GAO Sting Raises Questions About Medical Trial OversightMar 27, 2009 | Parker Waichman LLP fake medical device is raising serious questions about the oversight of medical trials. According to the Associated Press, as part of the sting, the Government Accountability Office (GAO) was also able to register a fictitious institutional review board with the Health and Human Services Department (HHS).
The GAO investigation focused on institutional review boards, which are charged with ensuring the safety of humans in trials involving medical products. According to Dow Jones Newswire, the GAO investigation ran from January 2008 to earlier this month, and was done at the request of the investigative subcommittee of the House Energy and Commerce Committee.
According to the Associated Press, the GAO said that historically, such boards were run by academic institutions. But increasingly, medical device and drug makers are relying on boards not affiliated with such institutions.
The GAO investigation was detailed at a hearing yesterday before the House Energy and Commerce Committee's oversight and investigations panel. According to The New York Times, the hearing followed incidents in recent years in which patients have died during clinical trials or companies have submitted fraudulent data to the Food and Drug Administration (FDA) to get new medical products approved.
According to the GAO, one private review panel, Coast IRB, LLC., of Colorado Springs, unanimously approved a fake medical protocol for testing which called for a full liter of a fictitious product to be poured into a woman's stomach after surgery. Coast IRB's minutes of the approval meeting showed that board members thought the protocol was "probably very safe," the Associated Press said.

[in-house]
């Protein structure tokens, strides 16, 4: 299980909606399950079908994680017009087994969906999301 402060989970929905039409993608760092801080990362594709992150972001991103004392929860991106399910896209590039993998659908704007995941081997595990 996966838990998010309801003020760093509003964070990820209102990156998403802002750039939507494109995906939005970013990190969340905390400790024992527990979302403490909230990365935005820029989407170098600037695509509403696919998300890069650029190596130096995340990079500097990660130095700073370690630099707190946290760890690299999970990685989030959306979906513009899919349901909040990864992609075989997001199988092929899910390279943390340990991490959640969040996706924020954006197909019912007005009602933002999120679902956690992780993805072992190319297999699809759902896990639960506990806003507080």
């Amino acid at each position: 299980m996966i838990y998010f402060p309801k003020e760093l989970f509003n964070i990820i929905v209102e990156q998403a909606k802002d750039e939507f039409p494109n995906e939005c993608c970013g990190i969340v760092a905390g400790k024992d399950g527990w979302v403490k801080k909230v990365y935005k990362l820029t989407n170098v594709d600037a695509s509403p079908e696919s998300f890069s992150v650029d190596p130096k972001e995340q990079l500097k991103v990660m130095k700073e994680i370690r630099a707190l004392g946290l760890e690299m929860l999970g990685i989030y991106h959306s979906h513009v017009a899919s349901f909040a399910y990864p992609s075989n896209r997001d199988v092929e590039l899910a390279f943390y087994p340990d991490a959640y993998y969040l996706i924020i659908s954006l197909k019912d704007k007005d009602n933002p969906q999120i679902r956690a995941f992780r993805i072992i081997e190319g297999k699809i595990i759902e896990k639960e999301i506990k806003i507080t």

According to GAO, the Coast IRB approval came after two other private boards rejected the protocol. One called it "junk", while a member of another board said it was the "riskiest thing I've ever seen on this board," the Associated Press reported.
According to the Times, Coast IRB can usually be counted on to approve medical products. Over a five-year period, Coast reviewed 356 study proposals and rejected only one, according to data presented at the hearing. Meanwhile, since 2004 the company’s revenue has more than doubled, to $9.3 million in 2008, the Times said.
Rep. Bart Stupak (D-Mich), chair of panel, raised concerns that clinical researchers may be tempted to engage in "IRB shopping," and choose review boards based on how quickly and inexpensively they approve studies.
While the CEO of Coast IRB admitted the board got "hoodwinked", he also tried to pin blame on GAO investigators, according to the Associated Press. Daniel Dueber claimed that the GAO violated federal and state criminal laws by falsely representing itself to be a medical device company and forging a medical license.
Dueber asserted that the Coast IRB board was fooled because it had "never had the experience of having a fraudulent group lying to us about their existences and about their licenses." Dueber actually had the gall to call on the FDA and the U.S. Department of Justice to investigate the fake GAO company, Dow Jones Newswire said.
According to the New York Times, Coast IRB has a troubled history. Last year, it received a warning letter from the FDA after officials discovered it had used an unqualified person to approve an advertisement to recruit trial subjects for a different, real study. According to the FDA letter, that approval had come after qualified reviewers working for Coast had found the advertisement unacceptable.
As part of the investigation, the GAO was also able to register a fake review board with HHS using an online registration form, the Associated Press said. This despite the fact that the president of that bogus board was a dog named Trooper.
All review boards must register with HHS before they can oversee a clinical trial, Dow Jones said. The director of HHS's Office for Human Research Protections told the House panel that it doesn't consider whether these review boards are adequate to oversee clinical trials, even though it is required to by law.